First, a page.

of her type, was becoming rapidly obsolete as a fighting vessel. As early as 1838, steamships had begun to make regular transatlantic
crossings (see steamboat) and the Civil War's Battle of Hampton Roads had shown the impotence of wooden-hulled warships when
faced with ships made of (or clad in) iron.
Even when restricted from front line duties, however, Constitution continued to
serve the Navy and the country, and after another period of rebuilding in 1871, she transported goods for the Paris Exposition
of 1877 and served once more as a training ship. Decommissioned in 1882, she was used as a receiving ship at Portsmouth, New
Hampshire. She returned to Boston to celebrate her centennial in 1897.
In 1905, public sentiment saved her once more from scrapping.
From 1920–23 she was renamed Old Constitution, to free her name for a new (but ultimately never-completed) battlecruiser.
In 1925, once again bearing the name Constitution, she was restored through the donations of school children and patriotic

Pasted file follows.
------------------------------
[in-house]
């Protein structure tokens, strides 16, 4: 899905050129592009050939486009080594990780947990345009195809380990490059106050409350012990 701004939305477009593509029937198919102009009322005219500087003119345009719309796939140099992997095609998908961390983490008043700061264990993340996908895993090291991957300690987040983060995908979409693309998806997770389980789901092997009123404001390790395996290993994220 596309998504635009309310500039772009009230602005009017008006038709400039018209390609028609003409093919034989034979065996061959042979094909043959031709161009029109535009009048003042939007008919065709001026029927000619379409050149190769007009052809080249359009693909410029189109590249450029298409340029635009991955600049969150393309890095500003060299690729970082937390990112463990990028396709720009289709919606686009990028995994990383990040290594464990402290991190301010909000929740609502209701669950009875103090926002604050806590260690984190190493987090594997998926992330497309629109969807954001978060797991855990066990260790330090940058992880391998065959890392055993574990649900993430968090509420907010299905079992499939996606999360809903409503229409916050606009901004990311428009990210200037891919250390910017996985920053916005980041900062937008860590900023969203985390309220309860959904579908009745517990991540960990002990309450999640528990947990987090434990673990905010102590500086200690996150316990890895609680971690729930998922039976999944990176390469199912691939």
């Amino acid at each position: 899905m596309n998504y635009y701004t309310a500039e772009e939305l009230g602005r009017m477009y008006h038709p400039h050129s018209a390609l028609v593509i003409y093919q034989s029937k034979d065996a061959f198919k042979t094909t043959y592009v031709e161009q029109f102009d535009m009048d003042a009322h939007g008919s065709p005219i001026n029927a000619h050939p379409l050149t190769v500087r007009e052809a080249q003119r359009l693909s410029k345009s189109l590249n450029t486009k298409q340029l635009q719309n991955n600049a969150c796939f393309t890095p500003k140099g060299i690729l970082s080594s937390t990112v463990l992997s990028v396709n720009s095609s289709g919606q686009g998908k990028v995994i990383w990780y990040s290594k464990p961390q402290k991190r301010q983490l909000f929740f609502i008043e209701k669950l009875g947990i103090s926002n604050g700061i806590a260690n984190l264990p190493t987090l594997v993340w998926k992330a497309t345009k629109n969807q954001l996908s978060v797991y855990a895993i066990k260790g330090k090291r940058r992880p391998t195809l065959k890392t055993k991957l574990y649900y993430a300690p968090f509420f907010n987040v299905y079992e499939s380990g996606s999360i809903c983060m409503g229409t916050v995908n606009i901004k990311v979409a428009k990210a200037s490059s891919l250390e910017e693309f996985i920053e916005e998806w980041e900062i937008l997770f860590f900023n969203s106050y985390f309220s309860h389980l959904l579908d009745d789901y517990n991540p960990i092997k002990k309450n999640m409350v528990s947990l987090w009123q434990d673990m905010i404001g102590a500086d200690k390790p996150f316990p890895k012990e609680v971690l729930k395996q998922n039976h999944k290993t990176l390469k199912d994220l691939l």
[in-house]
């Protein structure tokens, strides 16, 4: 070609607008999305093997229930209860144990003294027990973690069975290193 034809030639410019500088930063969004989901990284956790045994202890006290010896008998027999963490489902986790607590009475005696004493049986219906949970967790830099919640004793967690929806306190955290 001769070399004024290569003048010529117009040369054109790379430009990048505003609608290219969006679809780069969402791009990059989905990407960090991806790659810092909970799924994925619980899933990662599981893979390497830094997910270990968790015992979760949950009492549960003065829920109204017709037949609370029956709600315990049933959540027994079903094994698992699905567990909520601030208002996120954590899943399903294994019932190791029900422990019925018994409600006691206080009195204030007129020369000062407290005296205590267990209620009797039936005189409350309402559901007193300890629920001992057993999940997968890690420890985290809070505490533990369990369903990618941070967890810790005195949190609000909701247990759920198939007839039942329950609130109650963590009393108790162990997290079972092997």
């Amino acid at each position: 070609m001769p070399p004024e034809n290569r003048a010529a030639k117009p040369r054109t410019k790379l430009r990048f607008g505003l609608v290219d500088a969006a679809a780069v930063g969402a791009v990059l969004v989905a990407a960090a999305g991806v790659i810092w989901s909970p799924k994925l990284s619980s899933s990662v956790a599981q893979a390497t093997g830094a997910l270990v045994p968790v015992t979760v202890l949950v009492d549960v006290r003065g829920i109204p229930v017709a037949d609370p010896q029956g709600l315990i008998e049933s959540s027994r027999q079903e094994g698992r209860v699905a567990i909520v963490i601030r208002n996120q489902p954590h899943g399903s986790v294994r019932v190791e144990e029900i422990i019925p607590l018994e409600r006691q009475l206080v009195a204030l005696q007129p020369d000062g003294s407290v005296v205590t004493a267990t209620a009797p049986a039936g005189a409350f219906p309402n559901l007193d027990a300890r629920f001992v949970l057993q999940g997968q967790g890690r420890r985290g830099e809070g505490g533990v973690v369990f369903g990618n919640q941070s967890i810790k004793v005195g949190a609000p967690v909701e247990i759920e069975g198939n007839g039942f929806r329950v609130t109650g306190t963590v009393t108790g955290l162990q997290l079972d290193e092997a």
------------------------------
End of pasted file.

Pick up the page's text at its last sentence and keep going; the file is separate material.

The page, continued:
groups. After being recommissioned on 1 July 1931, she set out under tow for a tour of 90 port cities along the Atlantic,
Gulf and Pacific coasts of the United States.
In 1941, she was placed in permanent commission in Boston.
An Act of Congress in 1954 made the Secretary of the Navy responsible for her upkeep.
From 1992–95, Constitution underwent a 44 month refit
and overhaul that returned the ship to fully sailable condition.
Constitution renders a 21-gun salute to Fort Independence during her Independence
Day turnaround cruise. On 21 July 1997, as part of her 200th birthday celebration, Constitution set sail for the first time
in over a century. She was towed from her usual berth in Boston to Marblehead, then set six sails (jibs, topsails, and driver),
then sailed unassisted for an hour and rendered a 21-gun salute.
The modern day role of "Old Ironsides" is that of "ship of state". USS Constitution
is today considered the most famous vessel in American naval history. The crew of 55 modern-day sailors participates in ceremonies,